A lot of the discussion of learning progressions, most recently the bumps thread, uses the term "ownership" of either key movements or of areas of the ski. I find this interesting because to me trying to "own" a movement implies consciousness of it. Cognitive scientists studying general motor skill acquisition now frequently divide the learning stages into three broad categories: verbal/cognitive, motor/diversification, and autonomous. Basically, you start feeling clumsy and having to think painstakingly about the movement, and end being able to apply it in a broad range of environments without thinking about it. In many respects this is why great athletes can be completely inarticulate about how they do certain aspects of their sport, and NOT make great coaches, not to mention a partial explanation of how some people still ski or ride well after "safety meetings." This is a long-winded way of asking: by "ownership," are people encouraging consciousness of a movement, or aiming for learning that leads ultimately to forgetting once the autonomous stage of learning is reached?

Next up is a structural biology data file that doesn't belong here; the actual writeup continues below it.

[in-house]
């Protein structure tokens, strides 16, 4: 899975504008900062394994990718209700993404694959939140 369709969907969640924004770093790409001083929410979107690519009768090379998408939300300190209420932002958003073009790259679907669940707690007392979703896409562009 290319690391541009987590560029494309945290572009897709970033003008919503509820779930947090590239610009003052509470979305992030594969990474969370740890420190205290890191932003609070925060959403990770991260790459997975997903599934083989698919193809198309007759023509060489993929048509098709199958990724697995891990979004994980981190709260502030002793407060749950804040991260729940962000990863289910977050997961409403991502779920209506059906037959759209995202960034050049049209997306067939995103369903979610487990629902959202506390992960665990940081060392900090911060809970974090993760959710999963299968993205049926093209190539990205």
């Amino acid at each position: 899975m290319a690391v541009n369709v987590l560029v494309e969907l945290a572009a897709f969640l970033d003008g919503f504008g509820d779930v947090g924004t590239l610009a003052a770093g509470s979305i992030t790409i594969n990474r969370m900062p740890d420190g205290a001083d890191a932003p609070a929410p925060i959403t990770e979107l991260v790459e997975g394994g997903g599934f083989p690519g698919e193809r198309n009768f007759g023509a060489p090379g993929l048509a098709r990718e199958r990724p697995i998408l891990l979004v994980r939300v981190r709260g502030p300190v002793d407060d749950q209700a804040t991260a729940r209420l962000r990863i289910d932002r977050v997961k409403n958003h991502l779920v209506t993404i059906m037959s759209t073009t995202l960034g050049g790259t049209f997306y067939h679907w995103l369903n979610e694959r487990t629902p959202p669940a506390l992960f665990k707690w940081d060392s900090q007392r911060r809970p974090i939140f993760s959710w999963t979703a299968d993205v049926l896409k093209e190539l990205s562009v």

post #1 of 5
3/20/06 at 6:53am